It’s midday, mid-week in Mid-Levels and a group of middle-aged men are enjoying a few beers together. This part of the day is down time for Rob Daniel, Donald Knapp, Edo Fuijkschot and Chris Lee because they aren’t employed in traditional jobs.
All are stay-at-home dads, full-time fathers, house husbands, Mr Moms or whatever label society has given them. They are meeting when their children are either at school or with the family helper, and their wives have yet to leave work.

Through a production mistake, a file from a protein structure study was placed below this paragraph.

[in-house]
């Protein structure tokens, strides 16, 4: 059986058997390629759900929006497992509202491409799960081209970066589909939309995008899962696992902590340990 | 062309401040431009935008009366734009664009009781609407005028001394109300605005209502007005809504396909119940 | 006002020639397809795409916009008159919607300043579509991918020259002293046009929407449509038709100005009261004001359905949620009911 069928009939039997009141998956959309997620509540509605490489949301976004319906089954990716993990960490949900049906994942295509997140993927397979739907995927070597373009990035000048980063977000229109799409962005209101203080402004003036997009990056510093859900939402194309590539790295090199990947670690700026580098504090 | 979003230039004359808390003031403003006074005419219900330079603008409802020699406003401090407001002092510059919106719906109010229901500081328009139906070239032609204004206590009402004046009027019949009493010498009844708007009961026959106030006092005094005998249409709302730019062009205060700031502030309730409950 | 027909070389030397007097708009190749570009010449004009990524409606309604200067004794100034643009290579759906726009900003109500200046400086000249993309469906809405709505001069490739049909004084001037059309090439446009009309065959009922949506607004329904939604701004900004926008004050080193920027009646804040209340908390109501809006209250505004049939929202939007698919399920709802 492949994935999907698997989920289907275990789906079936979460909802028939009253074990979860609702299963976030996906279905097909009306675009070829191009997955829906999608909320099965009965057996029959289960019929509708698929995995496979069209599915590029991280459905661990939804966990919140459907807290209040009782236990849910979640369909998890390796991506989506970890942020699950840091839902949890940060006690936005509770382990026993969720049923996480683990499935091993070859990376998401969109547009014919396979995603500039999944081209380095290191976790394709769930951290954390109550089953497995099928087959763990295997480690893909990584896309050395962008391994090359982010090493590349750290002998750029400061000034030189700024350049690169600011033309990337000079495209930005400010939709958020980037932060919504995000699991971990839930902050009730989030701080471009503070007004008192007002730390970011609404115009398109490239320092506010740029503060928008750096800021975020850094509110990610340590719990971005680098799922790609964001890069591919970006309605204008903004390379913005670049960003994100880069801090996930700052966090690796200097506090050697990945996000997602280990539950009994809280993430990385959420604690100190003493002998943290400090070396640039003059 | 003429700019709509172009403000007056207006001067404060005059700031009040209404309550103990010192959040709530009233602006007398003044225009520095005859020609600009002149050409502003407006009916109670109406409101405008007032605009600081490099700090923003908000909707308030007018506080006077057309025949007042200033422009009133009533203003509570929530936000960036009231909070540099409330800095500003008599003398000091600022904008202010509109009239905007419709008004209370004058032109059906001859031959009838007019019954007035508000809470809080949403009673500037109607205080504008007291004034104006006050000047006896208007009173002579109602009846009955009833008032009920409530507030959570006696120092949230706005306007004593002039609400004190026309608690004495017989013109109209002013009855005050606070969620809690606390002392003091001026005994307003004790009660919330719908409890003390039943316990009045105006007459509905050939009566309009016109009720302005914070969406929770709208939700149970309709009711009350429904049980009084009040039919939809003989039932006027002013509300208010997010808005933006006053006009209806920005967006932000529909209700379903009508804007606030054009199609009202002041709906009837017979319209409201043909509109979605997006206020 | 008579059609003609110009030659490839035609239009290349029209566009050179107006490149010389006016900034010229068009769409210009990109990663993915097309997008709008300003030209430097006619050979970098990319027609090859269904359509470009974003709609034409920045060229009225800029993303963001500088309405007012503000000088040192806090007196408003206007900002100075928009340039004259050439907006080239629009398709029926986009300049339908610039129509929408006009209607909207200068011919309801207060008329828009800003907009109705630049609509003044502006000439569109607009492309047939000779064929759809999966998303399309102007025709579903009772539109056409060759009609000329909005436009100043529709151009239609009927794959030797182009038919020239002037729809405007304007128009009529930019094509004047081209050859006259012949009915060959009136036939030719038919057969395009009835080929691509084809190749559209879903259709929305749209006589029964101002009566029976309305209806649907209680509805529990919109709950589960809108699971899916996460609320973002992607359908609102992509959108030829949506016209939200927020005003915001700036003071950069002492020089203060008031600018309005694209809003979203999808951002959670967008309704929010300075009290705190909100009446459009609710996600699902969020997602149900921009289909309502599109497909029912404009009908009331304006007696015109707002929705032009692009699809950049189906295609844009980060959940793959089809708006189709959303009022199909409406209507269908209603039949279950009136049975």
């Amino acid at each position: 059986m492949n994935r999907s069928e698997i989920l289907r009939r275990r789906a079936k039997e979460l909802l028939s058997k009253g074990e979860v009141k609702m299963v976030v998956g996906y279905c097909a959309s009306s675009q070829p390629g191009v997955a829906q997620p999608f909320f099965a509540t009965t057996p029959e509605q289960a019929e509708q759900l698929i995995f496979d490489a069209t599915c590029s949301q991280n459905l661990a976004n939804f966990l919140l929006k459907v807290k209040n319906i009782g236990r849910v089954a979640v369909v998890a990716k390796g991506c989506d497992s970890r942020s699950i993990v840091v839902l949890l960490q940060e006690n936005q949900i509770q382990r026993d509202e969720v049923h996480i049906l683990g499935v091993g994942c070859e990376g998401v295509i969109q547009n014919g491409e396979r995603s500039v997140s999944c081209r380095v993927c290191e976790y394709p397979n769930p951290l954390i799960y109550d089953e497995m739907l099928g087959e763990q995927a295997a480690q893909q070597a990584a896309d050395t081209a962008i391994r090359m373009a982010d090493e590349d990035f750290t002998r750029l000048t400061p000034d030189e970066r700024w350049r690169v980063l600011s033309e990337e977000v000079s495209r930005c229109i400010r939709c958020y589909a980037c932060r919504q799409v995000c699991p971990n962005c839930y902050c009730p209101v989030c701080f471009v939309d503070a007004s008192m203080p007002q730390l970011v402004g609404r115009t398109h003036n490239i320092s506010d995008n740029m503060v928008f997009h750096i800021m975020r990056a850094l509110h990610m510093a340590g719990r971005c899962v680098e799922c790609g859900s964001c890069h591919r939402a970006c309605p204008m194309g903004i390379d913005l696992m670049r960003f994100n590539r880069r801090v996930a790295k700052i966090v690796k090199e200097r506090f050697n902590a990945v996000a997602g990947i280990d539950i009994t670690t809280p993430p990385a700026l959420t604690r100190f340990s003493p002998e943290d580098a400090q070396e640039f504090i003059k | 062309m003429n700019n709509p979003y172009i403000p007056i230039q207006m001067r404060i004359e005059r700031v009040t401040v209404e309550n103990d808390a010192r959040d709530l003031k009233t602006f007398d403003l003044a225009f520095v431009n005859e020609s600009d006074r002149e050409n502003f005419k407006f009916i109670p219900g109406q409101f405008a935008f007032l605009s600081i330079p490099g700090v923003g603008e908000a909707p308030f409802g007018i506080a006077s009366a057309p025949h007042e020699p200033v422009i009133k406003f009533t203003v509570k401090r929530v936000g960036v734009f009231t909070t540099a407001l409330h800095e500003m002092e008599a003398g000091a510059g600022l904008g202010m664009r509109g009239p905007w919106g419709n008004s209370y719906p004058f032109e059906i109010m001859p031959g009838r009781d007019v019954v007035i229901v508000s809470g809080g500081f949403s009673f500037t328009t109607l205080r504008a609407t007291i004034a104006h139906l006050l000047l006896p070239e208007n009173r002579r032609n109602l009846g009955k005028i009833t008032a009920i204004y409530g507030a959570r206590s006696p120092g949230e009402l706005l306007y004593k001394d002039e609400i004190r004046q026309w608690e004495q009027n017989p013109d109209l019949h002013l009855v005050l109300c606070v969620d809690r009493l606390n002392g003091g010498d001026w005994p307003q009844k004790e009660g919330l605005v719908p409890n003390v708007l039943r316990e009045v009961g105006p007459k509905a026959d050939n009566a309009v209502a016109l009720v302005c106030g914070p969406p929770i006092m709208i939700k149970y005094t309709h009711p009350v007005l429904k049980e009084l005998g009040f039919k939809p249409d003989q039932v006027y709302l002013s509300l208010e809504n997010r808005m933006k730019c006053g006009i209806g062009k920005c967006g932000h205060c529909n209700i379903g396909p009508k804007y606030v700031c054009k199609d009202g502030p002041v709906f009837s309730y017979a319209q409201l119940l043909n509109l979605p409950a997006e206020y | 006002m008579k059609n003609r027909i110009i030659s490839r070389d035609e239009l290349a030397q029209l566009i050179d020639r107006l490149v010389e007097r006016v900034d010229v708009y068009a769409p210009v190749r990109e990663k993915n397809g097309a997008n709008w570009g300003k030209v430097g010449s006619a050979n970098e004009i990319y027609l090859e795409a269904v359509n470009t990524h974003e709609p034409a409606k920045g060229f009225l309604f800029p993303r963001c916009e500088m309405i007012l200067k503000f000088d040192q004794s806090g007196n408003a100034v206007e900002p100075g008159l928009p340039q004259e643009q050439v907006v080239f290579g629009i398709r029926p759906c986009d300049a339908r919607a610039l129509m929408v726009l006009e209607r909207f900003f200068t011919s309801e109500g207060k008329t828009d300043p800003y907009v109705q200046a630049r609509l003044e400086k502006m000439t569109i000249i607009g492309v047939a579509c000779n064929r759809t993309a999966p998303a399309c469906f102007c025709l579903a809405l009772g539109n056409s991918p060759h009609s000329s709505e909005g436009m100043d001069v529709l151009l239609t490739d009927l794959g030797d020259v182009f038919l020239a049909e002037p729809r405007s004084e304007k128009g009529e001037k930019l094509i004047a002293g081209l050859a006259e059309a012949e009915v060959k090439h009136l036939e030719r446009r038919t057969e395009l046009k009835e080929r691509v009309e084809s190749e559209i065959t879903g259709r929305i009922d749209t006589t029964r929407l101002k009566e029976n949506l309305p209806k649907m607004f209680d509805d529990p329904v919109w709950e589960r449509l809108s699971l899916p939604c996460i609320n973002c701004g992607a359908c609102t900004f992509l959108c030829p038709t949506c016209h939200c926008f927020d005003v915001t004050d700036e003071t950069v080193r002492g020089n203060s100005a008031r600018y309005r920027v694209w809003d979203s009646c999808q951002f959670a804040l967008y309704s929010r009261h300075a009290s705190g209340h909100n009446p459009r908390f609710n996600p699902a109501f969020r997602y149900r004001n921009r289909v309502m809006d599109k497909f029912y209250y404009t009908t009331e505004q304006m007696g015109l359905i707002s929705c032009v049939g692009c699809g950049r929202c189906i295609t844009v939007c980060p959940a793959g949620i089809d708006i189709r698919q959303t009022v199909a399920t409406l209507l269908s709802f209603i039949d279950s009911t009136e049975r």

The number of men who have quit or scaled back their jobs to take on homemaking duties traditionally ascribed to women forms a miniscule demographic. But their numbers are edging up – at least in the West. According to the United States Census, there were an estimated 160,000 full-time fathers in 2007. That only accounts for about 3 per cent of all stay-at-home parents. Nonetheless, it is triple the 1997 figure. In Britain, a Guardian report estimates there are 250,000 stay-at-home fathers.